There's a lot to discuss about the OLC memo on the al-Aulaqi strike---including, as Ben mentioned yesterday, the origins and significance of "imminence." (There's also excellent analysis over at Just Security, which I recommend to interested readers.)
Throughout the OLC memo's 41 pages, the much-scrutinized term appears several times, often as part of a phrase: "continued and imminent." This was borrowed from an unknown source---we can't identify one, because of redactions---and seemingly meant to characterize the danger al-Aulaqi posed. On page 21, for example, the memo says executive branch personnel had concluded that al-Aulaqi's activities "pose a 'continued and imminent threat'" to U.S. persons and interests. On page 39, the memo also says that, on the facts represented to its authors, "a decision-maker could reasonably decide that the threat posed by al-Aulaqi's activities to United States persons is "continued" and "imminent."" I count three other mentions of the "continued and imminent" language elsewhere in the document, too.
And yet, in all of the OLC memo's unredacted parts, we find neither analysis of the requirement, nor an explanation of its provenance. That puzzle lead Ben to advance his hypothesis about how "imminence" found its way into the OLC memo, and thus into other government documents drawn from the memo:
Warning: From here on in, I am speculating, and I could well be wrong. But I think the source of law for imminence in Holder’s speech, in the white paper, and in this memo is a presidential covert action finding. That is, I think the president, in issuing whatever finding gave rise to the killing of Al-Aulaqi, limited the authorization to situations involving imminent threats. This invocation was prudential, not legally required by any other source of law, but it operates as law for the executive branch.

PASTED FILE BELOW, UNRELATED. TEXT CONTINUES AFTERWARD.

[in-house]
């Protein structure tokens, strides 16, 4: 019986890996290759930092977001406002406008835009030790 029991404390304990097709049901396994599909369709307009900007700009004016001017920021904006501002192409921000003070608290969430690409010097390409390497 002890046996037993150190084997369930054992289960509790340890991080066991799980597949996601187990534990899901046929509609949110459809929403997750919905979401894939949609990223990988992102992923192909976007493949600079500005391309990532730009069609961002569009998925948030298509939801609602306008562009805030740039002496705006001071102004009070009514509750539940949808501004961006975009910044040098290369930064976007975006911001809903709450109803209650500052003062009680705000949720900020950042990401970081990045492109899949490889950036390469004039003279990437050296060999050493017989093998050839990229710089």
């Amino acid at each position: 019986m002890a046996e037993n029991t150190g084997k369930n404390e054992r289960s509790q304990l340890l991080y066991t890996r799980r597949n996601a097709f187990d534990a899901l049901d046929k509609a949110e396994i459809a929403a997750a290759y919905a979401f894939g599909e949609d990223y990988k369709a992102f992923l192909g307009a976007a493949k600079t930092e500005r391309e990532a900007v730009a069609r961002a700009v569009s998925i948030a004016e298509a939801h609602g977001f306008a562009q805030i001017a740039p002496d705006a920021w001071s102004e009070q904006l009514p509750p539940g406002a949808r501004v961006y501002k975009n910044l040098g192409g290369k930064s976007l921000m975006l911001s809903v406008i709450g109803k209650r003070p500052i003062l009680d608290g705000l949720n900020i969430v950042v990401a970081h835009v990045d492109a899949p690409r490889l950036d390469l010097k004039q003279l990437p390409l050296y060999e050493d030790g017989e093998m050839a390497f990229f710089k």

I think Ben is likely right---or at least, there's evidence to support his claim. But before elaborating further, let me acknowledge that I, like Ben, will be engaging in some speculation for a moment; and that I, like Ben, might be dead wrong about what follows. With that caveat made, here is some reporting consistent with Ben's theory.
In this 2010 Washington Post story, Dana Priest described the Obama Administration's targeted killing operations in Yemen. Along the way, Priest also set out some historical background, including this little nugget about the Bush Administration's post-9/11 legal moves:
[CIA Director George] Tenet provided [Yemeni President Ali Abdullah] Saleh's forces with helicopters, eavesdropping equipment and 100 Army Special Forces members to train an antiterrorism unit. He also won Saleh's approval to fly Predator drones armed with Hellfire missiles over the country. In November 2002, a CIA missile strike killed six al-Qaeda operatives driving through the desert. The target was Abu Ali al-Harithi, organizer of the 2000 attack on the USS Cole. Killed with him was a U.S. citizen, Kamal Derwish, who the CIA knew was in the car.
Word that the CIA had purposefully killed Derwish drew attention to the unconventional nature of the new conflict and to the secret legal deliberations over whether killing a U.S. citizen was legal and ethical.
After the Sept. 11 attacks, Bush gave the CIA, and later the military, authority to kill U.S. citizens abroad if strong evidence existed that an American was involved in organizing or carrying out terrorist actions against the United States or U.S. interests, military and intelligence officials said. The evidence has to meet a certain, defined threshold. The person, for instance, has to pose "a continuing and imminent threat to U.S. persons and interests," said one former intelligence official.
The Obama administration has adopted the same stance. If a U.S. citizen joins al-Qaeda, "it doesn't really change anything from the standpoint of whether we can target them," a senior administration official said. "They are then part of the enemy."
The next-to-last paragraph (to which I have supplied emphasis) doesn't mention any covert action finding. But it hints in that direction, with its "Bush gave the CIA ... authority to kill U.S. citizens abroad" language. Moreover, "one former intelligence official" also said that, under Bush's instructions, a U.S. citizen would have to pose a "continuing and imminent threat to U.S. persons and interests," before the government could use lethal force. That doesn't perfectly match the OLC memo's "continued and imminent" threat language---but it sure comes pretty close to doing so.
All of which is to say: Ben's theory might well be correct. On one reading of Priest's reporting, President Bush could have established something quite like the "continued and imminent" criterion, in a finding made under the covert action statute. That in turn might have lasted into the Obama administration---and informed the al-Aulaqi OLC memo.